Due to their centralized nature, traditional social networks are highly susceptible to cyber-attacks that often lead to financial losses. Cyber-criminals usually have one point of attack, which once breached can get them access to a host of users’ information. For instance, the LinkedIn network got hacked, and the hacker got access to an estimated 6.5 million encrypted passwords which he posted on a Russian hacker forum. This shows how insecure user information is across social networking sites even after devising security methods such as encryption techniques.

In the recent years, the cyber-security attacks [23] on social network sites are a common scenario, with data from big technological giants getting compromised, even after employing latest and technologically advanced techniques to counter the challenges. Although, the social network has become an integral part of people, community and business, however, it is plagued with many issues.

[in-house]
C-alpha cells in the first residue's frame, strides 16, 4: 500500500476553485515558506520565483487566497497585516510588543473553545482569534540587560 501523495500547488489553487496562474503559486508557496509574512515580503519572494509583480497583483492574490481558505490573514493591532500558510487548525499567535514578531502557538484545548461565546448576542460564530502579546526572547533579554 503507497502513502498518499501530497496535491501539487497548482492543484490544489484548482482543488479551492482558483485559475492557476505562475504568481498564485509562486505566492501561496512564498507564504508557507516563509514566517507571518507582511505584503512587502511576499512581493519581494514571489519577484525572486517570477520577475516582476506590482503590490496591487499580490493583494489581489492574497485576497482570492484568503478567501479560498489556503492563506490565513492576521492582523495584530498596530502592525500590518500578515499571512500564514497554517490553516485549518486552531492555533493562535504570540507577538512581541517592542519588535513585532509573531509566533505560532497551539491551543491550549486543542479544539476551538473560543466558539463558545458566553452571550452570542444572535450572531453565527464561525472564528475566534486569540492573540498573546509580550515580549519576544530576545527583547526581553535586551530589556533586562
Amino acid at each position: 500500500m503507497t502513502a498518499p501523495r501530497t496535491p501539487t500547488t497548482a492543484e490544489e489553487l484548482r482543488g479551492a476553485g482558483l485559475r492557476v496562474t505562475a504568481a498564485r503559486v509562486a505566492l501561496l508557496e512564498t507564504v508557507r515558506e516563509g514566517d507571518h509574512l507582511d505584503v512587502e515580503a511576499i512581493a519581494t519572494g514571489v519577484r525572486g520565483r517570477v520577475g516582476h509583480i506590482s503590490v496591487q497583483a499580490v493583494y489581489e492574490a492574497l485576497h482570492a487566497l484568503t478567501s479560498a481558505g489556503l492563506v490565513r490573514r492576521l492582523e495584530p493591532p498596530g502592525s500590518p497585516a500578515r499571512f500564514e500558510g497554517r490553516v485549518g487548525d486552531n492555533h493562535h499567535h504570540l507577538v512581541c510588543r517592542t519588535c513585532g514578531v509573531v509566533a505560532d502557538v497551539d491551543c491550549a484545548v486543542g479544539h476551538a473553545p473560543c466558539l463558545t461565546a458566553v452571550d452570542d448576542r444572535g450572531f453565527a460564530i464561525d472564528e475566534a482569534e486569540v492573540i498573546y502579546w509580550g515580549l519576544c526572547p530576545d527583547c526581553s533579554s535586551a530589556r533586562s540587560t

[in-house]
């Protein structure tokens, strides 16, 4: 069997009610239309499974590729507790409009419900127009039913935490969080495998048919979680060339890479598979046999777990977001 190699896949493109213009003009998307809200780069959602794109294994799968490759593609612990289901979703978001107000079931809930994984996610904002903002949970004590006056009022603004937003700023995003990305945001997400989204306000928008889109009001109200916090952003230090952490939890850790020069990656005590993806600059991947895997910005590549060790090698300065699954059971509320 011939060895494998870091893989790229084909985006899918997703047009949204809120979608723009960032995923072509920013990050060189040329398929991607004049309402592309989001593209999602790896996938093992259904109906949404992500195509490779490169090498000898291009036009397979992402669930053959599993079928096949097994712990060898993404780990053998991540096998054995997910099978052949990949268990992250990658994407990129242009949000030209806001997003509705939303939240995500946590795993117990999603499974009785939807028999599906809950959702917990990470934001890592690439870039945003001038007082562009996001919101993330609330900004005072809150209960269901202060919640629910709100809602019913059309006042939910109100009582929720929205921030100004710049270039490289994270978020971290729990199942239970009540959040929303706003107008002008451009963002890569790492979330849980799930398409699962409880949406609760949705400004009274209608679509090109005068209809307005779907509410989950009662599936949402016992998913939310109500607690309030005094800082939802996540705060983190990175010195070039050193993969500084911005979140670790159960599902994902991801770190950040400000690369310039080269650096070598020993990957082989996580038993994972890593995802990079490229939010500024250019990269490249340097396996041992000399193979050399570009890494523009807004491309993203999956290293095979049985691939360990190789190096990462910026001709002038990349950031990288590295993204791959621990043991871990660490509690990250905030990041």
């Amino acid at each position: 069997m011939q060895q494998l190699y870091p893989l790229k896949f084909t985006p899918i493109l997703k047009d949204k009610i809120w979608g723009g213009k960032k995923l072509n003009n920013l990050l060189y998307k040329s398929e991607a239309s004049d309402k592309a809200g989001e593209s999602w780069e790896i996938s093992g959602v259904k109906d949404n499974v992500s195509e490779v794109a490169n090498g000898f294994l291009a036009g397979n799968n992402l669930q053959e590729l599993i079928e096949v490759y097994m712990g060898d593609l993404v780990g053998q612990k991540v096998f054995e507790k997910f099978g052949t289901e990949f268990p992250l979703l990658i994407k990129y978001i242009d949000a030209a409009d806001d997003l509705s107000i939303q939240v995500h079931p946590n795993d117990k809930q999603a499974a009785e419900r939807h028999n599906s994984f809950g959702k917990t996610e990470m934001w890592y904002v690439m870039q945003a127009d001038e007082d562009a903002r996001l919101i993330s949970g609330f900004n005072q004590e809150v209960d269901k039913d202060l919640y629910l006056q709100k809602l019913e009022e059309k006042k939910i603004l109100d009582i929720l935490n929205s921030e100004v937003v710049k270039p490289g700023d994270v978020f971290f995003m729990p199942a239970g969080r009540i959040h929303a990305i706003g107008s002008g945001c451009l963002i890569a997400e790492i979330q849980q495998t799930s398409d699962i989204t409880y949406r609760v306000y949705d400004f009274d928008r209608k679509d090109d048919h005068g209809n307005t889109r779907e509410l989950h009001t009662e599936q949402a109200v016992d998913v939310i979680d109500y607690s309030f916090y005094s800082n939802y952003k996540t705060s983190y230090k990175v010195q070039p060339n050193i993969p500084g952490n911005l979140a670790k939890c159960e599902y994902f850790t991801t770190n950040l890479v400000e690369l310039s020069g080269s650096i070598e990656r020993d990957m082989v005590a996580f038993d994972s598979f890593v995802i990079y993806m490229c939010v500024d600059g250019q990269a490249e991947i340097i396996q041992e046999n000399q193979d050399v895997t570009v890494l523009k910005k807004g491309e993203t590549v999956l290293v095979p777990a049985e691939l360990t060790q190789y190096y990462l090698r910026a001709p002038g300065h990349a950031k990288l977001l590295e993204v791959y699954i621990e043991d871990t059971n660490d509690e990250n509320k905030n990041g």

Table 37.1 shows some of the latest and biggest security breaches in the social networking world.
Table 37.1

Recent attacks


Tactic employed


LinkedIn hack

Data breach, account takeover

117 million credentials exposed

Enigma’s stack and Web site hack

Fraud and scams, impersonation, account takeover

Half a million ether coins stolen

Vevo hack via targeted LinkedIn phishing attack

Malware, targeted phishing

Publicly released 3.12 tb sensitive internal data

Ap’s social account hack

Account takeover

$136 billion lost in stock market value